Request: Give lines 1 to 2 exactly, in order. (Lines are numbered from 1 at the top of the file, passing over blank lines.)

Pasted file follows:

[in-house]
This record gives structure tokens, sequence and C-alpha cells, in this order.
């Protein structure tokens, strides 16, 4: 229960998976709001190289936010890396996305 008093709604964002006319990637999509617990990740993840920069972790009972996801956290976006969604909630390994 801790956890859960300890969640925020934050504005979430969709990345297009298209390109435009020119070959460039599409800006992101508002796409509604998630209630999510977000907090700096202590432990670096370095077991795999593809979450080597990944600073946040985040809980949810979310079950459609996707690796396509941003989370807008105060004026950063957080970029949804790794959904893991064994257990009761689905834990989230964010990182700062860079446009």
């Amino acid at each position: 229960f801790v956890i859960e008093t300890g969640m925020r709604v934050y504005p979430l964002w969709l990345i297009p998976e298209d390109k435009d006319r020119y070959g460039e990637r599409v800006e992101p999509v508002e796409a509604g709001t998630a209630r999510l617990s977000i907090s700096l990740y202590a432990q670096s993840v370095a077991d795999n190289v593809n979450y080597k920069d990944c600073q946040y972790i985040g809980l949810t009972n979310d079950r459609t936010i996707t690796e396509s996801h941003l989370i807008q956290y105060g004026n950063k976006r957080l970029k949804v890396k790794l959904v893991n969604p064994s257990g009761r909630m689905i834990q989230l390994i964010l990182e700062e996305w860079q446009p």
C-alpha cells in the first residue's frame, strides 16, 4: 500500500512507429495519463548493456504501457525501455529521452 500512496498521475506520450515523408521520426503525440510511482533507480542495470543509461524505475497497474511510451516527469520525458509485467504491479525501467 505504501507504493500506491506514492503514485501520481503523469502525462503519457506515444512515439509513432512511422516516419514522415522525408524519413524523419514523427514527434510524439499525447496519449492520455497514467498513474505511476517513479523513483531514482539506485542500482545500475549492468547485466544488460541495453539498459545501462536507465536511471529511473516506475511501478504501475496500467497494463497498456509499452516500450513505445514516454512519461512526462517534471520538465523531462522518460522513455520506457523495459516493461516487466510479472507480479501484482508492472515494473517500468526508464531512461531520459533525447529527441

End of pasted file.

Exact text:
[in-house]
This record gives structure tokens, sequence and C-alpha cells, in this order.